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Triclosan & Staph

April 16, 2014

Triclosan, a common antibacterial agent in household products, may actually promote the growth of Staph bacteria in people heavily exposed to it.

Transcript

BOB HIRSHON (host):

Trouble with triclosan. I’m Bob Hirshon and this is Science Update.

What's in your bottle? (Susanne Bard)

What’s in your bottle? (Susanne Bard)

A anti-microbial agent used in household products may actually help Staph

bacteria colonize people. This according to University of Michigan developmental

biologist Blaise Boles. He explains that with enough exposure, triclosan works its

way into people’s bodies.

BLAISE BOLES (University of Michigan):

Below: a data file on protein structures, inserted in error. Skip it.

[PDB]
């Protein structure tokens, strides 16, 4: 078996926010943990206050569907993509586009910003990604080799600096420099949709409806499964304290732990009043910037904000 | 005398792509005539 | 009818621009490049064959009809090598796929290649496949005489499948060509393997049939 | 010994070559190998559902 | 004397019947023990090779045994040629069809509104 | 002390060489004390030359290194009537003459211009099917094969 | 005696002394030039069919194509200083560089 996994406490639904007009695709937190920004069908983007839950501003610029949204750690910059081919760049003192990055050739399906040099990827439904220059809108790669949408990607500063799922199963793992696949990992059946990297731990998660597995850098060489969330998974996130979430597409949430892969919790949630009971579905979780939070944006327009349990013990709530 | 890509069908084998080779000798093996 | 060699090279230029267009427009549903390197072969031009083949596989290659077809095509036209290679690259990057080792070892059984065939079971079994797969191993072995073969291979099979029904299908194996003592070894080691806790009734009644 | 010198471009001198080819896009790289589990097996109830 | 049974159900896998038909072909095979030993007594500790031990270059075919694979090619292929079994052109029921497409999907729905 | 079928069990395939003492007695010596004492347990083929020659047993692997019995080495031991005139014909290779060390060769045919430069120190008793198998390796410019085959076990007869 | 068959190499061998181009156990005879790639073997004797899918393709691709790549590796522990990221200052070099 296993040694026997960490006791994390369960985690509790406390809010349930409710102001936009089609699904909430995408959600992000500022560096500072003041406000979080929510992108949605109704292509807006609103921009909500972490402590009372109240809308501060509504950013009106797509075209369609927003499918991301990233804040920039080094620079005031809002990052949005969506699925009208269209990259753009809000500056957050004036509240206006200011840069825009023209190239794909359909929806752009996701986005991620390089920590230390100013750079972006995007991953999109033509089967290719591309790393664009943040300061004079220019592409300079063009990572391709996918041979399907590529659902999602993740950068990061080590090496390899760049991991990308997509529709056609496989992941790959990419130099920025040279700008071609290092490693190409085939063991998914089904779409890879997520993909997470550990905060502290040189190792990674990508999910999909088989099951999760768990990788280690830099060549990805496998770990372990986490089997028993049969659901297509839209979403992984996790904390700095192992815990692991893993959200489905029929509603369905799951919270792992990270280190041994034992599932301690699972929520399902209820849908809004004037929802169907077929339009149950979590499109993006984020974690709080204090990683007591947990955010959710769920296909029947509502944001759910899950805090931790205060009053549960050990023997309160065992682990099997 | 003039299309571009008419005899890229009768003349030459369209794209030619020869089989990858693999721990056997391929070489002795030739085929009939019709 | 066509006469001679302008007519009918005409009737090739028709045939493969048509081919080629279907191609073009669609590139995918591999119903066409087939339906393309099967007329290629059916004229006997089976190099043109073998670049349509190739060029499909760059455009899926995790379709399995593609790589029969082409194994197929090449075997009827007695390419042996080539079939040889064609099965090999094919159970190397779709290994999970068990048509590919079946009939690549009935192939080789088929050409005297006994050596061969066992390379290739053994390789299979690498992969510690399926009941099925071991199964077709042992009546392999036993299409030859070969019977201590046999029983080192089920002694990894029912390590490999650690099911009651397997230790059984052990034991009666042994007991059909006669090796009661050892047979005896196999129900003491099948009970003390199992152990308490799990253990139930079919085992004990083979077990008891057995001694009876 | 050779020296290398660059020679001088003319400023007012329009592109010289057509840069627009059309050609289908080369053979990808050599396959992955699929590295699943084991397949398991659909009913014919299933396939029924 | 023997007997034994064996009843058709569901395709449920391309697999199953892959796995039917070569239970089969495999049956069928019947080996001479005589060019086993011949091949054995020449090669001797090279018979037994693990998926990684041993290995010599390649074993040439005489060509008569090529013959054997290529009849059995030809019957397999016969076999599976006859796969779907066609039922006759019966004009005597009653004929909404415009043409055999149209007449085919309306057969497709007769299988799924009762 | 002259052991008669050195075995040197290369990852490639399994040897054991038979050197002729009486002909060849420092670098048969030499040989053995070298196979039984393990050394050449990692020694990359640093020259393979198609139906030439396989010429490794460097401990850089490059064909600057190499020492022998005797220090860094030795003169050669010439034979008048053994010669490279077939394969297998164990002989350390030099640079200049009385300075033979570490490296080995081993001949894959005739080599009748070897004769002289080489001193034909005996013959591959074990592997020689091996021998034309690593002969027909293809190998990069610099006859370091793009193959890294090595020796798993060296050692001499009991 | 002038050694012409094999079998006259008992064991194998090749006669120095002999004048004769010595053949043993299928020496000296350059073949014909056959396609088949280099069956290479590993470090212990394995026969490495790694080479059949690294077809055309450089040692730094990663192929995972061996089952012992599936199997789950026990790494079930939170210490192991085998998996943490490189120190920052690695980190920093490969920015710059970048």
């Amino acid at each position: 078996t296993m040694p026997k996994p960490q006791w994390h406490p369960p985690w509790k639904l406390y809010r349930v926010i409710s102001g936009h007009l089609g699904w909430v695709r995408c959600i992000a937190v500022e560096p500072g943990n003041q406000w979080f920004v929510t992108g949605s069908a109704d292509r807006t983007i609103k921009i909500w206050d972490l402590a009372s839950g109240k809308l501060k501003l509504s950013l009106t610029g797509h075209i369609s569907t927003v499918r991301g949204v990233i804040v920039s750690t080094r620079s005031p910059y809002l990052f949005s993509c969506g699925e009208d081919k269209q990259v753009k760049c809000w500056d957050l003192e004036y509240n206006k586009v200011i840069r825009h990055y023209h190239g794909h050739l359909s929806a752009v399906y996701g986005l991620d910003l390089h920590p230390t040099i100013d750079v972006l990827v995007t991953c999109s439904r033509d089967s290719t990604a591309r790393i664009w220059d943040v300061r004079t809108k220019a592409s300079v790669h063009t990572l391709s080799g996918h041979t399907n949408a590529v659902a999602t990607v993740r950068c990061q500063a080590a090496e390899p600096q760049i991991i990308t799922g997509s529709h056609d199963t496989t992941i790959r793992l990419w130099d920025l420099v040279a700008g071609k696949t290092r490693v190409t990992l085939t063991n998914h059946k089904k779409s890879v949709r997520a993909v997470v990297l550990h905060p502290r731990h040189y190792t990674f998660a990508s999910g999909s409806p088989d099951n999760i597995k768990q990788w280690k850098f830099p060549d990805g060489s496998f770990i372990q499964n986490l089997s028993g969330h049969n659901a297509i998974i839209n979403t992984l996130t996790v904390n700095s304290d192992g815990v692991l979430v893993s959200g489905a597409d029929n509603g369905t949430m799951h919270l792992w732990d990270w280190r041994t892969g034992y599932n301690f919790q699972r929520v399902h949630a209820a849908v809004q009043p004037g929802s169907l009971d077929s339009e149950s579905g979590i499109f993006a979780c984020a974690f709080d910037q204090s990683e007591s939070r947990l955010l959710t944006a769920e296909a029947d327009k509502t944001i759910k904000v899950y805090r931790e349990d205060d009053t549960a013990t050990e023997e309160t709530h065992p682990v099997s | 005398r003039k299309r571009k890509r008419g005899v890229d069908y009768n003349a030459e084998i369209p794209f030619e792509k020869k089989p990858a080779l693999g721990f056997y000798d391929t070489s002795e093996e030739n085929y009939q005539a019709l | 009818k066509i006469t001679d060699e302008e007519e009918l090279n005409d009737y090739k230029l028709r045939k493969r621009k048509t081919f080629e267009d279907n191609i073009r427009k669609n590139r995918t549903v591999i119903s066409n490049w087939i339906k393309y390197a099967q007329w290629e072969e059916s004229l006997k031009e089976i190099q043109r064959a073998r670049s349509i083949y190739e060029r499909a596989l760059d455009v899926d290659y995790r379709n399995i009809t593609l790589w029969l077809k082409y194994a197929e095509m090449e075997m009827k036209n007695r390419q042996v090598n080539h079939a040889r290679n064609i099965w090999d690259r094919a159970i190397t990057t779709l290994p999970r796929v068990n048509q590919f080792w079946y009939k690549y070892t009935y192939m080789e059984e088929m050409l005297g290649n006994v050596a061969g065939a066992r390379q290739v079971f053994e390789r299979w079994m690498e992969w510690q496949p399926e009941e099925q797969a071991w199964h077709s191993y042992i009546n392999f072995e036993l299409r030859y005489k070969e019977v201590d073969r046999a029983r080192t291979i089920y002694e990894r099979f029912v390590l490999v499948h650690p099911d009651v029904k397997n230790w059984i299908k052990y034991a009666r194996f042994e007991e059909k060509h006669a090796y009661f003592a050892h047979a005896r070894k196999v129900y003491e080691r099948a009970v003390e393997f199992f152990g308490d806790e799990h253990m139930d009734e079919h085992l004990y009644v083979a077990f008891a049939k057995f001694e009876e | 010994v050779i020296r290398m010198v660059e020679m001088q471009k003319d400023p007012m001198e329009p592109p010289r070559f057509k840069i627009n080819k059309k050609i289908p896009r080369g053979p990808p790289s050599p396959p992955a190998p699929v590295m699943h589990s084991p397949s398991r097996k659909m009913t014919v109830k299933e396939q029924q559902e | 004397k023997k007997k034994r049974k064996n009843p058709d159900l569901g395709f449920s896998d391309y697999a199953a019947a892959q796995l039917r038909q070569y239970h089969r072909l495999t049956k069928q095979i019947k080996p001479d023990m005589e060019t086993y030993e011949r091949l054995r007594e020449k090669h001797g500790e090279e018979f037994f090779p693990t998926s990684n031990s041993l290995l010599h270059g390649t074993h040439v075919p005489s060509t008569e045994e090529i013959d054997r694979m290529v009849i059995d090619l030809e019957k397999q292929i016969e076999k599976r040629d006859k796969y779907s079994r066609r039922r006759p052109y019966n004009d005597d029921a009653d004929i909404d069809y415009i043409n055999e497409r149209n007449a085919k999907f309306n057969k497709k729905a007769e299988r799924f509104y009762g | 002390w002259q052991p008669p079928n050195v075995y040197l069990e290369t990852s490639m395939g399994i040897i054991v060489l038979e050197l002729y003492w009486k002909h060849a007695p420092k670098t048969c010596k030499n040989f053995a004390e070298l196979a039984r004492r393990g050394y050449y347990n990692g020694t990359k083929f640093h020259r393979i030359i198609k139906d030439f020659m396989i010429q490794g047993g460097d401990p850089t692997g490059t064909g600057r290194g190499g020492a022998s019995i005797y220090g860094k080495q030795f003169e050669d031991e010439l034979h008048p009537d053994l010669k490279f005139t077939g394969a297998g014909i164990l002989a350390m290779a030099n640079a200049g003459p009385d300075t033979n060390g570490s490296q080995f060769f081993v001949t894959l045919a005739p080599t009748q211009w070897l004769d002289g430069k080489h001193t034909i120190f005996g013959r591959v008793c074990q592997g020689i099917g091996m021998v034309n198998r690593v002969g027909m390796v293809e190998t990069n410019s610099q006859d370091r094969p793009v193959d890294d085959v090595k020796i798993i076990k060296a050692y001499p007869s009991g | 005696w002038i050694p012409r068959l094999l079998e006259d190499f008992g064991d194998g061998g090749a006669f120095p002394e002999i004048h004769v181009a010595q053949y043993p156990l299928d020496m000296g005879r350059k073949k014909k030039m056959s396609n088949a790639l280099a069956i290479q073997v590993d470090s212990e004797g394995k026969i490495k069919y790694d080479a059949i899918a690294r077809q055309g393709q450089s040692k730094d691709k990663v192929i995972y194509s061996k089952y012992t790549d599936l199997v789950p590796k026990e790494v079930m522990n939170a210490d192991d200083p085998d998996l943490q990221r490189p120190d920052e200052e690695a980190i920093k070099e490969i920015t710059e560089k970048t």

And our results showed that if a person had triclosan in their nasal secretions, they

were about twice as likely to have the bacterium Staphlococcus aureus in their

nose.

HIRSHON:

What’s more, exposing lab rats to triclosan made them more vulnerable to Staph

infections. Other evidence indicates that in low concentrations, triclosan can, in

fact, help some bacteria rather than kill them. And while nasal Staph bacteria aren’t

usually a big health risk, they can threaten patients weakened by other illnesses,

and increase the chance of post-surgical infections. I’m Bob Hirshon for AAAS,

the Science Society.